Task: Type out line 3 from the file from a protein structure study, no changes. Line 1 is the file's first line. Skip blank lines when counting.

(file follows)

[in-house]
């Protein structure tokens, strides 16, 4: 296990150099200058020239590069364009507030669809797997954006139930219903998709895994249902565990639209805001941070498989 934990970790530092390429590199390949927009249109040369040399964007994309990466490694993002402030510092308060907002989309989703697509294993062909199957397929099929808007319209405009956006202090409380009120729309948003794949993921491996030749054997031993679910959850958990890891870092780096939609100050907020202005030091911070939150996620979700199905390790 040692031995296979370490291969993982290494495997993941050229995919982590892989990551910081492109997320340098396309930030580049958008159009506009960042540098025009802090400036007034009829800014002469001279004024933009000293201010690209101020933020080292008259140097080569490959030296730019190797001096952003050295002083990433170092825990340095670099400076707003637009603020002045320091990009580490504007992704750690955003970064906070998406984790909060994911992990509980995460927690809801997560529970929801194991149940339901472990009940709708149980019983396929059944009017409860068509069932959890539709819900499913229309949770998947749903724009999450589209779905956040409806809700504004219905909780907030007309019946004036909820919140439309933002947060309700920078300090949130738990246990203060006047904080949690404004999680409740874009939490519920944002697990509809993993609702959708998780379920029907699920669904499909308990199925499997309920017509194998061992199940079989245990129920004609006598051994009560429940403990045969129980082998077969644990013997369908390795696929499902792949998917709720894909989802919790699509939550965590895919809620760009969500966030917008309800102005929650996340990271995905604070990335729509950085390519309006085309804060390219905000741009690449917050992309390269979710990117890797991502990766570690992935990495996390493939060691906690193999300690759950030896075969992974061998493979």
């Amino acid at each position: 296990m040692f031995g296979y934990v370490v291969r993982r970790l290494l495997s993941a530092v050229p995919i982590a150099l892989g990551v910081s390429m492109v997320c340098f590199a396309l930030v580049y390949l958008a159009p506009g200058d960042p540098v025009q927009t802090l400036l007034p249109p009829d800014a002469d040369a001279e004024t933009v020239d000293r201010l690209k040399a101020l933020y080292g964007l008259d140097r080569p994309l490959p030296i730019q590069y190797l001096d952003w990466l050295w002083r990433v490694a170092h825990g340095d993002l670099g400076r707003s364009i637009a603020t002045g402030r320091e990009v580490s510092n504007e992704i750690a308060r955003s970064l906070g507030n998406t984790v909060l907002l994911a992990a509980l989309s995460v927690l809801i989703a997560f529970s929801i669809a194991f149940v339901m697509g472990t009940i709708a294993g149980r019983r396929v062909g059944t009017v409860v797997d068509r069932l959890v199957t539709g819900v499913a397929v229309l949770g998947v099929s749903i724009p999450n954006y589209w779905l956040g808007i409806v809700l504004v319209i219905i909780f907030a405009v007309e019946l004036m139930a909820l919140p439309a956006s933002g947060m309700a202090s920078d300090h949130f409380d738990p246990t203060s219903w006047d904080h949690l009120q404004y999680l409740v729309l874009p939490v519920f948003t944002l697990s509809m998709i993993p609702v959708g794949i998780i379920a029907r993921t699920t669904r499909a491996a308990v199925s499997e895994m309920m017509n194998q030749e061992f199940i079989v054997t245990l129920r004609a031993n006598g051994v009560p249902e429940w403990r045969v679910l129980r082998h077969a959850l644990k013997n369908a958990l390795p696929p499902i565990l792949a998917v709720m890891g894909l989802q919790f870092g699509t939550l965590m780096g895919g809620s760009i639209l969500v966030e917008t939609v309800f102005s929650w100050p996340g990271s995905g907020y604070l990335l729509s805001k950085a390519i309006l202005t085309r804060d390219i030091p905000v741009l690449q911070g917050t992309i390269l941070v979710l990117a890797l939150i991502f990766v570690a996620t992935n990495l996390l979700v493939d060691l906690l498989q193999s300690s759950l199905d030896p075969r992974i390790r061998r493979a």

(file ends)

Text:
């Amino acid at each position: 296990m040692f031995g296979y934990v370490v291969r993982r970790l290494l495997s993941a530092v050229p995919i982590a150099l892989g990551v910081s390429m492109v997320c340098f590199a396309l930030v580049y390949l958008a159009p506009g200058d960042p540098v025009q927009t802090l400036l007034p249109p009829d800014a002469d040369a001279e004024t933009v020239d000293r201010l690209k040399a101020l933020y080292g964007l008259d140097r080569p994309l490959p030296i730019q590069y190797l001096d952003w990466l050295w002083r990433v490694a170092h825990g340095d993002l670099g400076r707003s364009i637009a603020t002045g402030r320091e990009v580490s510092n504007e992704i750690a308060r955003s970064l906070g507030n998406t984790v909060l907002l994911a992990a509980l989309s995460v927690l809801i989703a997560f529970s929801i669809a194991f149940v339901m697509g472990t009940i709708a294993g149980r019983r396929v062909g059944t009017v409860v797997d068509r069932l959890v199957t539709g819900v499913a397929v229309l949770g998947v099929s749903i724009p999450n954006y589209w779905l956040g808007i409806v809700l504004v319209i219905i909780f907030a405009v007309e019946l004036m139930a909820l919140p439309a956006s933002g947060m309700a202090s920078d300090h949130f409380d738990p246990t203060s219903w006047d904080h949690l009120q404004y999680l409740v729309l874009p939490v519920f948003t944002l697990s509809m998709i993993p609702v959708g794949i998780i379920a029907r993921t699920t669904r499909a491996a308990v199925s499997e895994m309920m017509n194998q030749e061992f199940i079989v054997t245990l129920r004609a031993n006598g051994v009560p249902e429940w403990r045969v679910l129980r082998h077969a959850l644990k013997n369908a958990l390795p696929p499902i565990l792949a998917v709720m890891g894909l989802q919790f870092g699509t939550l965590m780096g895919g809620s760009i639209l969500v966030e917008t939609v309800f102005s929650w100050p996340g990271s995905g907020y604070l990335l729509s805001k950085a390519i309006l202005t085309r804060d390219i030091p905000v741009l690449q911070g917050t992309i390269l941070v979710l990117a890797l939150i991502f990766v570690a996620t992935n990495l996390l979700v493939d060691l906690l498989q193999s300690s759950l199905d030896p075969r992974i390790r061998r493979a």